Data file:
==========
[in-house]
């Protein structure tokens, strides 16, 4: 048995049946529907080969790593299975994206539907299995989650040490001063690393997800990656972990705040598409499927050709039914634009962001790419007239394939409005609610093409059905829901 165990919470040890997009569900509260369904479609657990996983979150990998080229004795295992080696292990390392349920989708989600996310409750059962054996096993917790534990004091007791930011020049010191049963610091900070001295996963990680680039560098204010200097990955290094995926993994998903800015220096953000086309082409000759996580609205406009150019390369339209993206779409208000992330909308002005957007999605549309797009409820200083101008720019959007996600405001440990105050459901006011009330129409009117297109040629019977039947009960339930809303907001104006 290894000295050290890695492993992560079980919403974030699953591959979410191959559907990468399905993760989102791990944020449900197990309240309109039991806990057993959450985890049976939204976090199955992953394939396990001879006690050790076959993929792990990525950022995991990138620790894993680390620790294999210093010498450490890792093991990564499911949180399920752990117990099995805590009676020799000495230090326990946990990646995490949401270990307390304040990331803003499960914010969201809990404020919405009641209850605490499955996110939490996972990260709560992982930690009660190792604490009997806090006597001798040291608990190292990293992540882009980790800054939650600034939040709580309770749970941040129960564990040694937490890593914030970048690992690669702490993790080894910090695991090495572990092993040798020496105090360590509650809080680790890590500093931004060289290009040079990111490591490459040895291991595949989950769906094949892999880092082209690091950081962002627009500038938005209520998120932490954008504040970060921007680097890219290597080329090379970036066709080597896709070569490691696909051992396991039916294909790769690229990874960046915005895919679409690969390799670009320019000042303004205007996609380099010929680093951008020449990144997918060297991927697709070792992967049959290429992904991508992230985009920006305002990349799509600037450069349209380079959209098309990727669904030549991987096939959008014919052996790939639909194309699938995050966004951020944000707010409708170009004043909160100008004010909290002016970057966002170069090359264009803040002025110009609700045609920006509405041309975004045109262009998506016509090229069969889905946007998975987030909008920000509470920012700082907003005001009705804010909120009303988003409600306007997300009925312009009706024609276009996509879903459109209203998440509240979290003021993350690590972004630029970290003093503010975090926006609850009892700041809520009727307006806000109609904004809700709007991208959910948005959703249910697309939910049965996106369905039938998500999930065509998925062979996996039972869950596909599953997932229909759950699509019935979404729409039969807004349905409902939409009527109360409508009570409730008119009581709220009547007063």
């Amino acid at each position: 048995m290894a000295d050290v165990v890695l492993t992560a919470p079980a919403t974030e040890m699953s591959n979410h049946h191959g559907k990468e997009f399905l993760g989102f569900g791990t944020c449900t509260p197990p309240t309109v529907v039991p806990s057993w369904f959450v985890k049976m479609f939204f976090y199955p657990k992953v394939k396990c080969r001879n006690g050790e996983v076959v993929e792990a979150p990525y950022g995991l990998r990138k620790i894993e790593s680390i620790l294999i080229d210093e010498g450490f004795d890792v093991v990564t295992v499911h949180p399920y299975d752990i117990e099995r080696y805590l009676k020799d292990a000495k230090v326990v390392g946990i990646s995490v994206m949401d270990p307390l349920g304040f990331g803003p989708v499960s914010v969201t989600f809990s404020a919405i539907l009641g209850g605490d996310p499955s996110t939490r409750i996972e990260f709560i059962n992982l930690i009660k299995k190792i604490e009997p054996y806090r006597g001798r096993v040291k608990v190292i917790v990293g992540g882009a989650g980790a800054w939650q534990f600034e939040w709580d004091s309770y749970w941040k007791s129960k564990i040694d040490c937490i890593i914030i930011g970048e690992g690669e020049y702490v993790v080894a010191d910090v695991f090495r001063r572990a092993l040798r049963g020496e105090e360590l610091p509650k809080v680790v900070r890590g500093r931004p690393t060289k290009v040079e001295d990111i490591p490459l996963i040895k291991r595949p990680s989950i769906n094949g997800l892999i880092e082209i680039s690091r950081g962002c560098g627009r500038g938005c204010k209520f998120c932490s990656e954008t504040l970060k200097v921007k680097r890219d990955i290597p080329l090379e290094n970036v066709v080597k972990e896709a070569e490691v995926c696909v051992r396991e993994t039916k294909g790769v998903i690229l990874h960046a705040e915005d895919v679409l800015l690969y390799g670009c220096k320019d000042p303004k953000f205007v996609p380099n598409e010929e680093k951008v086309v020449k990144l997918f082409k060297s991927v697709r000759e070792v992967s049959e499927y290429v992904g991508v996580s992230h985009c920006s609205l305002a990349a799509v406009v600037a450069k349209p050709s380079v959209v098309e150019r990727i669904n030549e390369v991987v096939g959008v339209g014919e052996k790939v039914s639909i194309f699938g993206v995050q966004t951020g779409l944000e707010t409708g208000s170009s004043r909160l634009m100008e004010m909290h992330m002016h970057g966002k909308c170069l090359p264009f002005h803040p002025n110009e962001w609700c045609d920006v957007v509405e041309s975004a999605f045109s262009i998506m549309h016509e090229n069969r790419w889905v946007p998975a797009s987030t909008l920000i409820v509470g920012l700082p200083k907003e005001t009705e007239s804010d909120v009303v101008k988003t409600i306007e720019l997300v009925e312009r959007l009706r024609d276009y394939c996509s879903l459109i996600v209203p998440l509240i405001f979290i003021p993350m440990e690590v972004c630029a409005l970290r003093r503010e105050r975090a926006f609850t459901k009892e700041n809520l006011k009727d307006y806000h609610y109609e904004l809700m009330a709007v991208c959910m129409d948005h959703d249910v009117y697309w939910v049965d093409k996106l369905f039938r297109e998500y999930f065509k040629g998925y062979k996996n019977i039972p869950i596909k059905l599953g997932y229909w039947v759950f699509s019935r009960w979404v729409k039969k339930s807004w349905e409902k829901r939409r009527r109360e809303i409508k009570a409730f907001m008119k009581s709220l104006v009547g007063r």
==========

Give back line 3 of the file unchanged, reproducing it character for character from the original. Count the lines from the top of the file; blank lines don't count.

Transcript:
């Amino acid at each position: 048995m290894a000295d050290v165990v890695l492993t992560a919470p079980a919403t974030e040890m699953s591959n979410h049946h191959g559907k990468e997009f399905l993760g989102f569900g791990t944020c449900t509260p197990p309240t309109v529907v039991p806990s057993w369904f959450v985890k049976m479609f939204f976090y199955p657990k992953v394939k396990c080969r001879n006690g050790e996983v076959v993929e792990a979150p990525y950022g995991l990998r990138k620790i894993e790593s680390i620790l294999i080229d210093e010498g450490f004795d890792v093991v990564t295992v499911h949180p399920y299975d752990i117990e099995r080696y805590l009676k020799d292990a000495k230090v326990v390392g946990i990646s995490v994206m949401d270990p307390l349920g304040f990331g803003p989708v499960s914010v969201t989600f809990s404020a919405i539907l009641g209850g605490d996310p499955s996110t939490r409750i996972e990260f709560i059962n992982l930690i009660k299995k190792i604490e009997p054996y806090r006597g001798r096993v040291k608990v190292i917790v990293g992540g882009a989650g980790a800054w939650q534990f600034e939040w709580d004091s309770y749970w941040k007791s129960k564990i040694d040490c937490i890593i914030i930011g970048e690992g690669e020049y702490v993790v080894a010191d910090v695991f090495r001063r572990a092993l040798r049963g020496e105090e360590l610091p509650k809080v680790v900070r890590g500093r931004p690393t060289k290009v040079e001295d990111i490591p490459l996963i040895k291991r595949p990680s989950i769906n094949g997800l892999i880092e082209i680039s690091r950081g962002c560098g627009r500038g938005c204010k209520f998120c932490s990656e954008t504040l970060k200097v921007k680097r890219d990955i290597p080329l090379e290094n970036v066709v080597k972990e896709a070569e490691v995926c696909v051992r396991e993994t039916k294909g790769v998903i690229l990874h960046a705040e915005d895919v679409l800015l690969y390799g670009c220096k320019d000042p303004k953000f205007v996609p380099n598409e010929e680093k951008v086309v020449k990144l997918f082409k060297s991927v697709r000759e070792v992967s049959e499927y290429v992904g991508v996580s992230h985009c920006s609205l305002a990349a799509v406009v600037a450069k349209p050709s380079v959209v098309e150019r990727i669904n030549e390369v991987v096939g959008v339209g014919e052996k790939v039914s639909i194309f699938g993206v995050q966004t951020g779409l944000e707010t409708g208000s170009s004043r909160l634009m100008e004010m909290h992330m002016h970057g966002k909308c170069l090359p264009f002005h803040p002025n110009e962001w609700c045609d920006v957007v509405e041309s975004a999605f045109s262009i998506m549309h016509e090229n069969r790419w889905v946007p998975a797009s987030t909008l920000i409820v509470g920012l700082p200083k907003e005001t009705e007239s804010d909120v009303v101008k988003t409600i306007e720019l997300v009925e312009r959007l009706r024609d276009y394939c996509s879903l459109i996600v209203p998440l509240i405001f979290i003021p993350m440990e690590v972004c630029a409005l970290r003093r503010e105050r975090a926006f609850t459901k009892e700041n809520l006011k009727d307006y806000h609610y109609e904004l809700m009330a709007v991208c959910m129409d948005h959703d249910v009117y697309w939910v049965d093409k996106l369905f039938r297109e998500y999930f065509k040629g998925y062979k996996n019977i039972p869950i596909k059905l599953g997932y229909w039947v759950f699509s019935r009960w979404v729409k039969k339930s807004w349905e409902k829901r939409r009527r109360e809303i409508k009570a409730f907001m008119k009581s709220l104006v009547g007063r």